Deluc noticed the disappearance of heat in the thawing of ice about the same time that Joseph Black made it the foundation of his hypothesis of latent heat. He ascertained that water was denser about 40 °F (4 °C) (and not at the freezing temperature); he was the originator of the theory, later reactivated by John Dalton, that the quantity of water vapour contained in any space is independent of the presence or density of the air, or of any other elastic fluid.

His Lettres sur l'histoire physique de la terre (Paris, 1798), addressed to Johann Friedrich Blumenbach, contain an essay on the existence of a General Principle of Morality. They also give an interesting account of conversations with Voltaire and Rousseau. Deluc was an ardent admirer of Francis Bacon, on whose writings he published two works: Bacon tel qu'il est (Berlin, 1800), showing the bad faith of the French translator, who had omitted many passages favourable to revealed religion, and Précis de la philosophie de Bacon (2 vols 8vo, Paris, 1802), giving an interesting view of the progress of natural science. Lettres sur le christianisme (Berlin and Hanover, 1803) was a controversial correspondence with Wilhelm Abraham Teller of Berlin in regard to the Mosaic cosmogony. His Traité élémentaire de géologie (Paris, 1809, translated into English by Henry de la Fite the same year) was principally intended as a refutation of James Hutton and John Playfair. They had shown that geology was driven by the operation of internal heat and erosion, but their system required much more time than Deluc's Mosaic variety of neptunism allowed.

Many other papers are in the Transactions and in the Philosophical Magazine for November 1817.

Instruments[edit]

Deluc dedicated a large part of his activity to perfecting or inventing measuring instruments.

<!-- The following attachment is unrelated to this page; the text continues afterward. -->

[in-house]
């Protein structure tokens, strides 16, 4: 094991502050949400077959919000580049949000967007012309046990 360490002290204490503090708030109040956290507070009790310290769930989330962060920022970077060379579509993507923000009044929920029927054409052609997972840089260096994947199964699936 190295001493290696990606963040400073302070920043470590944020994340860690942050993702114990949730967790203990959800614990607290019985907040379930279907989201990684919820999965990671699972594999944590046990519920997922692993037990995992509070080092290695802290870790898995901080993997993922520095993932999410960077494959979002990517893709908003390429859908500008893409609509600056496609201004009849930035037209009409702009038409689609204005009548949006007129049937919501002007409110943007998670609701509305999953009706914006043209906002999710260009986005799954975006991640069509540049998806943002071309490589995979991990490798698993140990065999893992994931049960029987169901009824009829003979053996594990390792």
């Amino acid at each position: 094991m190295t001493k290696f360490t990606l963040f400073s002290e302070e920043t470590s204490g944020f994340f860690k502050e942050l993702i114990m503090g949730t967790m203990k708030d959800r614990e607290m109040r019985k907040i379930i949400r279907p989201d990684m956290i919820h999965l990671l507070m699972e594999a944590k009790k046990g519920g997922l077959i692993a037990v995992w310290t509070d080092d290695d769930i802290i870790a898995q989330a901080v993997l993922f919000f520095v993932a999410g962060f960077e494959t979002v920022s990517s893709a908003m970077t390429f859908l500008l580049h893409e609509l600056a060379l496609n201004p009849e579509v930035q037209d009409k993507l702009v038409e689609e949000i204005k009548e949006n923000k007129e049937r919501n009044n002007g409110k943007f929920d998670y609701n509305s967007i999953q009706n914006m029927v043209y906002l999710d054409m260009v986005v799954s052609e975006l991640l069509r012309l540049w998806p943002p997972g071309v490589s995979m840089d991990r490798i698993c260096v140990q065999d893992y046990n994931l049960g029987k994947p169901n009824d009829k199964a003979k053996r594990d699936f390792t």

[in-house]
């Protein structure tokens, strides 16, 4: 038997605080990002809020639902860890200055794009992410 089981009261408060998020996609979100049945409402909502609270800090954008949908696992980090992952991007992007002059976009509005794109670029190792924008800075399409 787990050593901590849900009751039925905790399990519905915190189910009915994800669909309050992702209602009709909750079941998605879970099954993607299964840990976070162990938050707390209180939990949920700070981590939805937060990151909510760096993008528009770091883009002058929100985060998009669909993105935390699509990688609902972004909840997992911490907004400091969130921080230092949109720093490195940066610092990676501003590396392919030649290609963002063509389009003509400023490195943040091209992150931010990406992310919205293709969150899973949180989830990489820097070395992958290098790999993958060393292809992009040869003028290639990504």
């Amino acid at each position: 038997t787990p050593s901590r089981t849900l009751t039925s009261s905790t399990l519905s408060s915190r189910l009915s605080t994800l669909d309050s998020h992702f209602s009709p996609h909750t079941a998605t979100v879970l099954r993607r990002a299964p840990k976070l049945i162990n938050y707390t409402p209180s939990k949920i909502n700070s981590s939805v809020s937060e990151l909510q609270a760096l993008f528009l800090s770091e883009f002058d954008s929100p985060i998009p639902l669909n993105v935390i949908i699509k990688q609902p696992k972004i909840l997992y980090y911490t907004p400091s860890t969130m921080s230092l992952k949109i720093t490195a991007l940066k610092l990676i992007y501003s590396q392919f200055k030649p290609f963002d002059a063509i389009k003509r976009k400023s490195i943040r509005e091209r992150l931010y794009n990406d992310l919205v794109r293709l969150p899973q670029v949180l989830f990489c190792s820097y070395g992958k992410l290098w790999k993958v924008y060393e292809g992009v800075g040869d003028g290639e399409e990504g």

He devised a portable barometer for use in geological expeditions.[8] His Recherches sur les modifications de l'atmosphère (2 vols. 4to, Geneva, 1772; 2nd ed., 4 vols. Paris, 1784) contain experiments on moisture, evaporation and the indications of hygrometers and thermometers. He applied the barometer to the determination of heights. The Philosophical Transactions published his account of a new hygrometer, which resembled a mercurial thermometer, with an ivory bulb, which expanded by moisture, and caused the mercury to descend.[9] He gave the first correct rules for measuring heights with the help of a barometer.[10] Deluc strongly argued for the use of mercury, instead of alcohol, in thermometers.

In 1809 he sent a long paper to the Royal Society on separating the chemical from the electrical effect of the dry pile, a form of Voltaic pile,[11] with a description of the electric column and aerial electroscope, in which he advanced opinions contradicting the latest discoveries of the day; they were deemed inappropriate to admit into the Transactions. The dry column described by Deluc was constructed by various scientists and his improvement of the dry pile has been regarded as his most important work although he was not in fact its inventor.